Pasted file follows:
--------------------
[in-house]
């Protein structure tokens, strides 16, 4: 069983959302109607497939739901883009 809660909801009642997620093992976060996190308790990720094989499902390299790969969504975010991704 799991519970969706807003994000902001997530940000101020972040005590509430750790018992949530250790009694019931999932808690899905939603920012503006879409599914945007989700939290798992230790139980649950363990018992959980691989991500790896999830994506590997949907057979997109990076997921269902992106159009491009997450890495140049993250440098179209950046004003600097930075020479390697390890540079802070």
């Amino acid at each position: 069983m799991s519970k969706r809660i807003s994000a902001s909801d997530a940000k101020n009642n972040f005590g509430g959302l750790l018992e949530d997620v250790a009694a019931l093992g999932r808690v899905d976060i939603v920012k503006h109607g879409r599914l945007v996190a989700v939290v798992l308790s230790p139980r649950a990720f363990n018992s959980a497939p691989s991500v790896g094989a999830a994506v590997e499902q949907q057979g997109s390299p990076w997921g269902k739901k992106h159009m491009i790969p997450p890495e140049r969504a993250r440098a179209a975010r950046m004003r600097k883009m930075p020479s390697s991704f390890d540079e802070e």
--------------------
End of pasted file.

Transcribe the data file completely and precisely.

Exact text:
[in-house]
């Protein structure tokens, strides 16, 4: 069983959302109607497939739901883009 809660909801009642997620093992976060996190308790990720094989499902390299790969969504975010991704 799991519970969706807003994000902001997530940000101020972040005590509430750790018992949530250790009694019931999932808690899905939603920012503006879409599914945007989700939290798992230790139980649950363990018992959980691989991500790896999830994506590997949907057979997109990076997921269902992106159009491009997450890495140049993250440098179209950046004003600097930075020479390697390890540079802070």
């Amino acid at each position: 069983m799991s519970k969706r809660i807003s994000a902001s909801d997530a940000k101020n009642n972040f005590g509430g959302l750790l018992e949530d997620v250790a009694a019931l093992g999932r808690v899905d976060i939603v920012k503006h109607g879409r599914l945007v996190a989700v939290v798992l308790s230790p139980r649950a990720f363990n018992s959980a497939p691989s991500v790896g094989a999830a994506v590997e499902q949907q057979g997109s390299p990076w997921g269902k739901k992106h159009m491009i790969p997450p890495e140049r969504a993250r440098a179209a975010r950046m004003r600097k883009m930075p020479s390697s991704f390890d540079e802070e």